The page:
QUESTION: The Mishnah lists a number of Halachic differences between a man and a woman. There are, however, a number of important differences that the Mishnah omits! Why does the Mishnah not mention that a woman is not obligated to fulfill time-related Mitzvos (Mitzvos Aseh she'ha'Zman Gerama), or that a woman is not bound by the Lavim of Hakafah and Gilu'ach (shaving the head and shaving the beard), like the Mishnah mentions in Kidushin (29a)? In addition, why does our Mishnah not mention the Mitzvos of Talmud Torah, Piryah v'Rivyah, and Pidyon ha'Ben, from which a woman is exempt (Kidushin 34b), and the Mitzvos that only a father is responsible to do for his child, such as Milah (Kidushin 29a)?

The Tosefta (2:8) cited by TOSFOS (23b, DH Mah) indeed adds to the Mishnah's list the difference of Mitzvos Aseh she'ha'Zman Gerama, Hakafah and Gilu'ach. However, even the Tosefta does not count Talmud Torah, Piryah v'Rivyah, Pidyon ha'Ben, and Milah. Why does it omit these Mitzvos?

ANSWER: The Mishnah seems to be listing only ways that men and women differ regarding *details* of Mitzvos, but not regarding obligations or prohibitions that apply in general to every man or woman. The Mishnah mentions only these differences because they are related to the Halachah that the Mishnah discusses regarding the way to sacrifice the Minchah offering of a Kohen. The Mishnah says that if a Kohen donates a Minchah, then there is a difference between the way a male Kohen and a female Kohenes offer the Minchah. This difference is not a general difference between the Kohen and Kohenes. In contrast, all of the Mitzvos we mentioned in the question are general obligations incumbent upon the person, and that is why the Mishnah leaves them out.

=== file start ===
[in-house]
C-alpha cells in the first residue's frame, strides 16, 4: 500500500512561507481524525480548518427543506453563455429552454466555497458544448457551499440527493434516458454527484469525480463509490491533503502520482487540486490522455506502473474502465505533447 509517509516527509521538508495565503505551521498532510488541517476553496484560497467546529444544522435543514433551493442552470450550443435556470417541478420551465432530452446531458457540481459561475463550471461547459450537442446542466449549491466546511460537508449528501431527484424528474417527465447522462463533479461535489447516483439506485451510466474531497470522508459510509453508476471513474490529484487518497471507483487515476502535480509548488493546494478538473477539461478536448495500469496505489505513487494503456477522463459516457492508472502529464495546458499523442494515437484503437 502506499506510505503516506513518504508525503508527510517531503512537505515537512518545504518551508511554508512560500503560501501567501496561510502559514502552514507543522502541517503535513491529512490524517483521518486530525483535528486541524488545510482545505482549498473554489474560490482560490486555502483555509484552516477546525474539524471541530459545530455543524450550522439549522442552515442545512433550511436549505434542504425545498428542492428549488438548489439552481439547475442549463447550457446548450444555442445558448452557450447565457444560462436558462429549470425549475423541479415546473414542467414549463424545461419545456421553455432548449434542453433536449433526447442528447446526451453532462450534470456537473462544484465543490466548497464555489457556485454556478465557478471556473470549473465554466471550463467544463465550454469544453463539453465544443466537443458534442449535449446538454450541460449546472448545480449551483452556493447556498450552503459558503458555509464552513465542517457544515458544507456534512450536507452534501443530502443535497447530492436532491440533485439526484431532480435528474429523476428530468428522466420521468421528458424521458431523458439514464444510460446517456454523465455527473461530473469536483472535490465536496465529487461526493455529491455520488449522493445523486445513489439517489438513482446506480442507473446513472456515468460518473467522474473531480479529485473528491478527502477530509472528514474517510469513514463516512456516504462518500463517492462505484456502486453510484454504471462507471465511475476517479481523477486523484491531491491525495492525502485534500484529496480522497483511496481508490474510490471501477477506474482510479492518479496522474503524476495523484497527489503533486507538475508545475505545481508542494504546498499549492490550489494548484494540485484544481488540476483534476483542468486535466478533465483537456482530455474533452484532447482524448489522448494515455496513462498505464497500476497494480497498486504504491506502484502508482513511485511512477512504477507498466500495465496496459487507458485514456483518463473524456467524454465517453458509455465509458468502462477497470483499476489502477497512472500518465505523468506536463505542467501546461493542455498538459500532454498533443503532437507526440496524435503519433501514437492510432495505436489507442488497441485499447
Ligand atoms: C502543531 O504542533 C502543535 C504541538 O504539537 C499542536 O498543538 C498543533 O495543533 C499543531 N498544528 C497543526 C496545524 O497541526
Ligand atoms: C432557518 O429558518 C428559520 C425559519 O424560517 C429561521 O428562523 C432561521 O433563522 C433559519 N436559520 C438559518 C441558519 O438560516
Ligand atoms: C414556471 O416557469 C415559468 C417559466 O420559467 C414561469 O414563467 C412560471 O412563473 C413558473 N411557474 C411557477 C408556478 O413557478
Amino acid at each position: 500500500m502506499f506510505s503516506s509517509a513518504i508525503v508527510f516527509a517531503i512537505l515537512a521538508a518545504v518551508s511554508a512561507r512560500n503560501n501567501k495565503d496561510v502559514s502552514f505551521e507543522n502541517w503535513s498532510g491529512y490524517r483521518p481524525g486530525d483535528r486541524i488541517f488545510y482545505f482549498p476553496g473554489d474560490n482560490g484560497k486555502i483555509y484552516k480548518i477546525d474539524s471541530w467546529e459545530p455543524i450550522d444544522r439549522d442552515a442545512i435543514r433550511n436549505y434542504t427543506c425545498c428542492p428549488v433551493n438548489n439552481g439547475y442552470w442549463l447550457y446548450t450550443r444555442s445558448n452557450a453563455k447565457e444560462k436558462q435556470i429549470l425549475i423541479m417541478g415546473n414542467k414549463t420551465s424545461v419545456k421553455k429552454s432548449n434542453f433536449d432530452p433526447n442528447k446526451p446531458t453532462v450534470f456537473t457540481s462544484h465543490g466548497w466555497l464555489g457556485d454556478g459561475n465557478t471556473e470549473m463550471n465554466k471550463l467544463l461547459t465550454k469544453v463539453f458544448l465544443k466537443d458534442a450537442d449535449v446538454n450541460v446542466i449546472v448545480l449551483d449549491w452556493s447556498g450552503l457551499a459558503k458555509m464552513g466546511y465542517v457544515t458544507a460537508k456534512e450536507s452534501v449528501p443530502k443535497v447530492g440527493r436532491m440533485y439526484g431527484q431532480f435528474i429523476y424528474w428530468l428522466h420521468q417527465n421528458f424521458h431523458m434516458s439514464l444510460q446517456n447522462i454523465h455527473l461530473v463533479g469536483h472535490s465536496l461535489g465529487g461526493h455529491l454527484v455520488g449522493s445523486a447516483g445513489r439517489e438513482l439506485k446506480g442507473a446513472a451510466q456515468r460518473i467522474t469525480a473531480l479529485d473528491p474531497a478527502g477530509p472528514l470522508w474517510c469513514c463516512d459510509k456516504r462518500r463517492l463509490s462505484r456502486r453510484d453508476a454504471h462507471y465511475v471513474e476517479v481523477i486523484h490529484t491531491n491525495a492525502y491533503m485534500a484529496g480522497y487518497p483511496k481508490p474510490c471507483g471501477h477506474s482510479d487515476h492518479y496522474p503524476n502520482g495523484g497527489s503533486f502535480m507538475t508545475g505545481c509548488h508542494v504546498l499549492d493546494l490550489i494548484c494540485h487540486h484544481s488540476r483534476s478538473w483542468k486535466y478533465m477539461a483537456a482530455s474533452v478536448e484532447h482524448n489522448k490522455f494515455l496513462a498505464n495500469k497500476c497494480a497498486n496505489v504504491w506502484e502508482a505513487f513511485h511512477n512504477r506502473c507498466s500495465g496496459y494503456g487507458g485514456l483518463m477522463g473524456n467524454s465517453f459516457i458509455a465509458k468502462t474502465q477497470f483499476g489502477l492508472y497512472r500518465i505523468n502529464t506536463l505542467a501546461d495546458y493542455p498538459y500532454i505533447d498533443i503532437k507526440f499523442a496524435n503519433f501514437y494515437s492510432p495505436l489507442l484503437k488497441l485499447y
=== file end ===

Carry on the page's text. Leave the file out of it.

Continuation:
The Mishnah's list includes only details of Mitzvos, such as the procedure required by a woman who is a Metzora or a woman who is a Nezirah, the status of a son whose mother attempts to make him a Nazir, how a woman is punished with Sekilah, and how she is treated if she steals, and so on. The Tosefta, in contrast, is discussing general obligations of a man and woman as well.